Cry, the Beloved Country
In this passage, the author details the reactions of parents who receive letters about and from their son who is soon to be executed.
This extract contains three sections, all of about the same length. The first paragraph in the excerpt contains only one character, Stephen Kumalo, who has opened one of four letters which he has received and grieves over the news that his son will be hanged. He does so without speaking to anyone else, and fearfully. There are others mentioned though, such as his son Absalom, Misimangu, and Mr. Carmichael, who are all senders of the letters, along with his wife, whom speaks to him at the end of the paragraph. Two characters are present in the second paragraph, Stephen and his wife. They grieve together over the news of their son’s execution, speaking sparsely and only when needed. Kuluse’s child, the girl Elizabeth, and “him”, which refers to their son, are the only mentioned characters. The third paragraph is not a conventional paragraph of either dialogue or narrative, but one of the letters sent to the parents, specifically, the letter from their son.
The text is written in two voices, 1st person direct speech by two to parents who speak to each other, and 3rd person narrative. This narrative, throughout the passage, relates the speakers’ actions, and is vital because it enunciates the action’s of the characters. Since the majority of the action takes place inside the hearts and minds of the characters, these actions and the narrative must be scrupulously looked at to fully understand the importance of the passage. An example of two words that when looked at again, contribute to the graveness of the passage are “four letters” in the sentence...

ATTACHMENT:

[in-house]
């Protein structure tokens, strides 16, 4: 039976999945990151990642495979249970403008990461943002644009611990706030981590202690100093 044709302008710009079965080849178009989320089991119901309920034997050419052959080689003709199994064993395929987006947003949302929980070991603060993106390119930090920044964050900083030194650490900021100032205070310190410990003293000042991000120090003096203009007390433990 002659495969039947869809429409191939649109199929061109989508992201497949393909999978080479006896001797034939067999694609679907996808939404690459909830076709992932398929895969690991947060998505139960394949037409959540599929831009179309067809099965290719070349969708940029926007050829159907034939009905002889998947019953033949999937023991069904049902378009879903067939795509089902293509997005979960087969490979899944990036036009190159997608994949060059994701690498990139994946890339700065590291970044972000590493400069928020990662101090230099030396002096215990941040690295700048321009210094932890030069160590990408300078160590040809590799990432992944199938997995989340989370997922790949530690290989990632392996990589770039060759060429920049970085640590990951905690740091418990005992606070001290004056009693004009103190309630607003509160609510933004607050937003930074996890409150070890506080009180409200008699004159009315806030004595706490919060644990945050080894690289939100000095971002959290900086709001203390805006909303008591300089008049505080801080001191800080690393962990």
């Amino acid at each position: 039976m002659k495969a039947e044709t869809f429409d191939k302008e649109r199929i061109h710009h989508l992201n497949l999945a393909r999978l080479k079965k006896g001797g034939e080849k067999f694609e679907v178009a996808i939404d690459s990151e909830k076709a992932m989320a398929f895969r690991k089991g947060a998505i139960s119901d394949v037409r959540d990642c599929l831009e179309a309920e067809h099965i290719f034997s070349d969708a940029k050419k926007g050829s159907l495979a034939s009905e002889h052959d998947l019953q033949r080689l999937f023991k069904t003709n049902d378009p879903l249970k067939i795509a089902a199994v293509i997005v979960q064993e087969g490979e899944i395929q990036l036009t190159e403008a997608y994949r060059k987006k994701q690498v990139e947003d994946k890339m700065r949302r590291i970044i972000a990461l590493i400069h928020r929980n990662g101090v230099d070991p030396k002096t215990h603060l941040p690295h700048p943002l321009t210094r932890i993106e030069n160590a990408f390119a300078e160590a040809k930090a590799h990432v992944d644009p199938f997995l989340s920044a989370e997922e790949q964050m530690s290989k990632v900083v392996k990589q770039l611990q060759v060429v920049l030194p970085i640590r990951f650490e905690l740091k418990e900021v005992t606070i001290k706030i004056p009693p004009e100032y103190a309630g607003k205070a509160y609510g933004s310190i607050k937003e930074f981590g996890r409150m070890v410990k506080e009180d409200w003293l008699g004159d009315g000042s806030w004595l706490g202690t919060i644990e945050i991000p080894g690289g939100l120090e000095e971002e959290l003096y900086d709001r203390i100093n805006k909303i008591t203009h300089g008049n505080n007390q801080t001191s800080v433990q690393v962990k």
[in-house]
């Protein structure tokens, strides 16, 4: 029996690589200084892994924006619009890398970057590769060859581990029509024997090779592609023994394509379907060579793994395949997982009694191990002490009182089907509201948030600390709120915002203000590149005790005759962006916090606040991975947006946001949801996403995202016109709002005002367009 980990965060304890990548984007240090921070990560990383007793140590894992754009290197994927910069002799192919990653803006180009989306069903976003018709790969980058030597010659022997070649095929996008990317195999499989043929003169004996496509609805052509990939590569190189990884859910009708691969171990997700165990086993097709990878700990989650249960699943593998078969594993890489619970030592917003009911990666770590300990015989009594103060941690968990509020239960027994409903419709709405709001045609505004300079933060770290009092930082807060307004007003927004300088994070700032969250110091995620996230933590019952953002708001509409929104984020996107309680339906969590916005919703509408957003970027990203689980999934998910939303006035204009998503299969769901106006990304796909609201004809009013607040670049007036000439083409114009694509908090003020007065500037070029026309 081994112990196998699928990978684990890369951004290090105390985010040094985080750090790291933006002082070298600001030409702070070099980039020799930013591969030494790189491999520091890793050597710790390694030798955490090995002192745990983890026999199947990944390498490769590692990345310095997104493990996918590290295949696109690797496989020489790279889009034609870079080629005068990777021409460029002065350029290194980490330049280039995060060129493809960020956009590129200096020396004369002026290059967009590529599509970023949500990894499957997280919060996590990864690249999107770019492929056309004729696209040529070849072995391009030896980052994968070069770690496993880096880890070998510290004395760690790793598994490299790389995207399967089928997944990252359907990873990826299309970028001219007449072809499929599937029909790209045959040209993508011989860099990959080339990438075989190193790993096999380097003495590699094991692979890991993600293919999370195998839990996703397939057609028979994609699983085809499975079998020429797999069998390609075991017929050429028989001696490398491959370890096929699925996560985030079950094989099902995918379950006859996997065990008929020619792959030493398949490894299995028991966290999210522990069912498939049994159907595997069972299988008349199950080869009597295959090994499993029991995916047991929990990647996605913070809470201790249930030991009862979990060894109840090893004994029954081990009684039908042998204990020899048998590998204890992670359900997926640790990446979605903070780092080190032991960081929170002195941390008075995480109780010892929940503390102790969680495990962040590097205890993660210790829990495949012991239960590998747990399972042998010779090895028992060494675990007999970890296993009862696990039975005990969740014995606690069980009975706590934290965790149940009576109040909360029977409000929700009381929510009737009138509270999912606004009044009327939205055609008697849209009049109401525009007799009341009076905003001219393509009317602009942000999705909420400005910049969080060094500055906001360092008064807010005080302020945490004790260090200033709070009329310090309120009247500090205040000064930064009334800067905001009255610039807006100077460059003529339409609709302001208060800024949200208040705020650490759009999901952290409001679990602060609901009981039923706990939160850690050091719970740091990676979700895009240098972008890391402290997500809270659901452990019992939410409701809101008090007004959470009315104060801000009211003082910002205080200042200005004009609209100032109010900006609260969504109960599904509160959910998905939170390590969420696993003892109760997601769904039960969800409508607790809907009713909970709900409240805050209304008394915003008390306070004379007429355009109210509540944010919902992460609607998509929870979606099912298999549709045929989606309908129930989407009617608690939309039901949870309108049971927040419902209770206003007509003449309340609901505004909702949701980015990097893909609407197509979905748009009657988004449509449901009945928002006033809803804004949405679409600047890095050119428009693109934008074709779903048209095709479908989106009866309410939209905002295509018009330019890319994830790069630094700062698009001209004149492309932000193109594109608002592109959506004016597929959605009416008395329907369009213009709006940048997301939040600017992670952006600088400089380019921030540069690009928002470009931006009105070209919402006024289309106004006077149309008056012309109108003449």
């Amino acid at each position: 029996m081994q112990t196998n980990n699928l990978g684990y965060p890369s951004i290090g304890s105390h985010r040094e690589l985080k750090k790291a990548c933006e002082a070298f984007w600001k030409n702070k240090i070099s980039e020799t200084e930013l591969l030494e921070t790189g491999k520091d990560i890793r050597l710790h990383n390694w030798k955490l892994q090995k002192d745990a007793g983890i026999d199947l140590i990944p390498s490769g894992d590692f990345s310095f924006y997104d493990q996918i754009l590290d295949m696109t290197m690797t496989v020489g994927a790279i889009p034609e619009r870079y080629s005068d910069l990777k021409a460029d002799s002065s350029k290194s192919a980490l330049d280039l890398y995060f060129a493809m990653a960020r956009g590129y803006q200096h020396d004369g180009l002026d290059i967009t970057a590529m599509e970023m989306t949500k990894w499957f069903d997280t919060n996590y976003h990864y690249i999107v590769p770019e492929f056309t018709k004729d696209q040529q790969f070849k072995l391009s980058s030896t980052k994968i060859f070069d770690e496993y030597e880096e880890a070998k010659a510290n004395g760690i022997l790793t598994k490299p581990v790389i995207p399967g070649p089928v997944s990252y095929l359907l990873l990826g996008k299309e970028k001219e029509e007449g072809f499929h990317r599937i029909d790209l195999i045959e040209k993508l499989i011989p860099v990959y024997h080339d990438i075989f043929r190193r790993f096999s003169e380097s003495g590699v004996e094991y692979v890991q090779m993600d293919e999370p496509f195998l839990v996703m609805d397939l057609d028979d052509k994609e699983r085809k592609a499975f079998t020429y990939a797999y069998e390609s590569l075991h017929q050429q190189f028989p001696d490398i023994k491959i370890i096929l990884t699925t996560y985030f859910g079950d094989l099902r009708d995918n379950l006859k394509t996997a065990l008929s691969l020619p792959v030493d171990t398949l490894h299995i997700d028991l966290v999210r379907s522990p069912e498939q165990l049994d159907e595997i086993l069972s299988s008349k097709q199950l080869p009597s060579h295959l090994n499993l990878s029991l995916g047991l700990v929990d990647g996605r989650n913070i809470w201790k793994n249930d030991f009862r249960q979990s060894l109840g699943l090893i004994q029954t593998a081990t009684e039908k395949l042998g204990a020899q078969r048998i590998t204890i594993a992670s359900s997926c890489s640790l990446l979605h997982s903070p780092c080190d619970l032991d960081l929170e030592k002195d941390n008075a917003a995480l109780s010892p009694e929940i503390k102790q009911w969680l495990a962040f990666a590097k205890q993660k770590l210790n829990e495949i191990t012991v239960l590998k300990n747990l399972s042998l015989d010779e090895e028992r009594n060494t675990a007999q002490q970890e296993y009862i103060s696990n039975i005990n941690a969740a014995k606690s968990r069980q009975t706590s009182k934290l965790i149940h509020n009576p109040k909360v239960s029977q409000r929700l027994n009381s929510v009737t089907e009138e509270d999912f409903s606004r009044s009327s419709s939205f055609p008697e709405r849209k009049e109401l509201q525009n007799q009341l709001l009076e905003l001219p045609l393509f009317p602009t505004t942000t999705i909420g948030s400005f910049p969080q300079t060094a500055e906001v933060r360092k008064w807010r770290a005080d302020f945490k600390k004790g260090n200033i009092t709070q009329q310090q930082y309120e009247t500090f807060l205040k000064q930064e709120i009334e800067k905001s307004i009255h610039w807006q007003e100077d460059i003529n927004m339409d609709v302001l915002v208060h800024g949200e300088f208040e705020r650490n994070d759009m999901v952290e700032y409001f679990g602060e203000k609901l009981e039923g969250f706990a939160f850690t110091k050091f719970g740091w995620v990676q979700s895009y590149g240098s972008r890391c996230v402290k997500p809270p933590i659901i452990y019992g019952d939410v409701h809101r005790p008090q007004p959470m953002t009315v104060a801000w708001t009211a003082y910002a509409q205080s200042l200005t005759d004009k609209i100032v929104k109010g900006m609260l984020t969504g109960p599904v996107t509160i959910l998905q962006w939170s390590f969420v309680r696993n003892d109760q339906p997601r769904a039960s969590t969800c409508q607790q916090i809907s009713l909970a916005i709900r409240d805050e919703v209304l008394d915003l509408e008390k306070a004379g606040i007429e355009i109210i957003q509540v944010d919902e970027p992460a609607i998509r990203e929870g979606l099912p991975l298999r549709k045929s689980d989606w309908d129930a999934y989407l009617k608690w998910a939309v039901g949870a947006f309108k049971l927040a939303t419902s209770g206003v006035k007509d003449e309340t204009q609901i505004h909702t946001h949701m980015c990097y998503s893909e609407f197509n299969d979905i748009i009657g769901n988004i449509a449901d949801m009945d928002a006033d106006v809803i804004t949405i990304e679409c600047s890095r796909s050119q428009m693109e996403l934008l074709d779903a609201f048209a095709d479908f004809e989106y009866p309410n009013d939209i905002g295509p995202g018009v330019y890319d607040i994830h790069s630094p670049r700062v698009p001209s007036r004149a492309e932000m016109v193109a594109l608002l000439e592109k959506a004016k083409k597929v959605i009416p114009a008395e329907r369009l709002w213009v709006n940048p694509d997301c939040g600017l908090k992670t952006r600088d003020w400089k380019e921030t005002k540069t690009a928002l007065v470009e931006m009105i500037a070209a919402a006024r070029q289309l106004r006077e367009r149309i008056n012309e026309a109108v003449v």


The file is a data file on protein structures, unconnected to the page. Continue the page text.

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...nd speaks well to me.” The diction in this letter is one of selflessness, regret, and love to his parents, which are shown in subtle phrases especially in those of the last sentence such as “My dear mother and father”, “So I shall not see you or Ndotsheni again”, and “…If I were back [in Ndotsheni] I should not leave it again.” The postscript, though, displays an urgency which was not displayed previously. The author uses hurried questions to display this urgency. “Is the child born?... Have you heard of the case…? …Did you get the money?” are examples of these questions asked, and this postscript is very similar to a will, in which he tries to tidy up that which he leaves behind.
The responses of a mother and father who have received news through four letters that their son is to be executed is narrated by the author in this excerpt from Cry, the Beloved Country.
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